George Peters Award: How does breast-specific gamma imaging affect the management of patients with newly diagnosed breast cancer?

Am J Surg. 2009 Oct;198(4):470-4. doi: 10.1016/j.amjsurg.2009.06.016.


Background: We sought to determine the number of patients with known breast cancer who were found to have an additional, mammographically occult lesion detected on breast-specific gamma imaging (BSGI).

Methods: An institutional review board-approved review of all patients who underwent BSGI at Beth Israel Medical Center from 2006 to 2008 was performed.

Results: A total of 82 patients underwent BSGI for newly diagnosed breast cancer. Of these, 18 had an additional abnormality, and 17 were biopsied. There were 4 cases of invasive ductal carcinoma, 1 invasive lobular carcinoma, 1 ductal carcinoma in situ, 1 lobular carcinoma in situ, 2 papillomas, and 8 benign biopsies. One patient proceeded directly to mastectomy and an area of ductal carcinoma in situ was found, corresponding to the BSGI.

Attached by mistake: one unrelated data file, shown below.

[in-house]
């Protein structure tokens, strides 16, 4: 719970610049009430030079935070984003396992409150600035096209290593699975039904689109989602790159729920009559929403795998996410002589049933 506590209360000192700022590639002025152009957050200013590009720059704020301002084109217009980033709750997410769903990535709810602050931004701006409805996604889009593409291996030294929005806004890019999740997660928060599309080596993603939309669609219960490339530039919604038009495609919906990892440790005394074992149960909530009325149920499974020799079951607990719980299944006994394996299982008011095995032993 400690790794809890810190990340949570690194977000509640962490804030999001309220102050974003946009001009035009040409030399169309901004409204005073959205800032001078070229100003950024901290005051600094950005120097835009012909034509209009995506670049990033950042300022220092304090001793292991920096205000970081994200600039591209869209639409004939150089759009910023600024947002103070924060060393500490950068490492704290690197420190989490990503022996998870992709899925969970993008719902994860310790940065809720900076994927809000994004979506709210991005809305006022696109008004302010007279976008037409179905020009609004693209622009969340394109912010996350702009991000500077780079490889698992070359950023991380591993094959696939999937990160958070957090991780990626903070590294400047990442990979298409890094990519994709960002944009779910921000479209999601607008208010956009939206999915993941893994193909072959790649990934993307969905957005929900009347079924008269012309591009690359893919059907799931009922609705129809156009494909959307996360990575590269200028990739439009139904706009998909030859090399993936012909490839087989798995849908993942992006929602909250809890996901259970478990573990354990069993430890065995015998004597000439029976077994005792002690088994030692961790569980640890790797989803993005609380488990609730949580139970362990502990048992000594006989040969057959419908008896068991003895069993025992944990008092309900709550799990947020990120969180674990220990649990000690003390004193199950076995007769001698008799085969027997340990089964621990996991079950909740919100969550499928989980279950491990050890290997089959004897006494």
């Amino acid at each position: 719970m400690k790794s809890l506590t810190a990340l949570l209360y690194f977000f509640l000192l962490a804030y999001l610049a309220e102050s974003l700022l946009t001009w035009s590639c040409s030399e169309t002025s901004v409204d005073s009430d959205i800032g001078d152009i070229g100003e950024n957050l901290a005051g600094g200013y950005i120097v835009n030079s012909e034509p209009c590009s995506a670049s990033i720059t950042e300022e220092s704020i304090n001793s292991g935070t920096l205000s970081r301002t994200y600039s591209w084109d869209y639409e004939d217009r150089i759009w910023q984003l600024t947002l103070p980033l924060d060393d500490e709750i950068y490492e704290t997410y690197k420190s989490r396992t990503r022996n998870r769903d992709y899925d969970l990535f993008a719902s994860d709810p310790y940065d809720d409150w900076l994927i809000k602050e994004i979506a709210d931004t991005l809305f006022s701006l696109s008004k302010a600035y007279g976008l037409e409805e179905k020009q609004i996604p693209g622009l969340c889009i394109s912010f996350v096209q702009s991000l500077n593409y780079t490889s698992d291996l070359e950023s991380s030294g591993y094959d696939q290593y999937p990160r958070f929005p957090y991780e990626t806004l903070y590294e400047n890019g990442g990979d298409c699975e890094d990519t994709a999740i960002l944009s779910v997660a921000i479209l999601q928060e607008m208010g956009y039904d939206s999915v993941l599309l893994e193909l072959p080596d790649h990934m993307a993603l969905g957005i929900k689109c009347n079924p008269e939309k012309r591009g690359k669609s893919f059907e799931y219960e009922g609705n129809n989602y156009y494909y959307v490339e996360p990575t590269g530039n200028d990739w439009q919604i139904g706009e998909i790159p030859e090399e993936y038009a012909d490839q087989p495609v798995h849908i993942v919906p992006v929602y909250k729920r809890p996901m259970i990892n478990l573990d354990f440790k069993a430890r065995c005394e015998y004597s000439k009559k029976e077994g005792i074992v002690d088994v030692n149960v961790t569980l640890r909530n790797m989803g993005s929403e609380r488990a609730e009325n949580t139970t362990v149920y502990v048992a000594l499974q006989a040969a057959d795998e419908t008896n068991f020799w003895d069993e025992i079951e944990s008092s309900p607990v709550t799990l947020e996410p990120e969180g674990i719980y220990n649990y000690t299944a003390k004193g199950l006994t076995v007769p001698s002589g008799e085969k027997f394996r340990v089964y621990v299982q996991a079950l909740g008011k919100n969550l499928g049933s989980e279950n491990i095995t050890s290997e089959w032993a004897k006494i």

Conclusions: In our study group, 22% of patients had a surgical change in management based on BSGI findings. BSGI detected additional carcinoma in 9%. BSGI plays an important role in the clinical management of patients with known breast cancer.

MeSH terms

  • Adult
  • Aged
  • Aged, 80 and over
  • Breast / diagnostic imaging
  • Breast / pathology
  • Breast Neoplasms / diagnostic imaging*
  • Breast Neoplasms / pathology
  • Female
  • Gamma Rays
  • Humans
  • Middle Aged
  • Radionuclide Imaging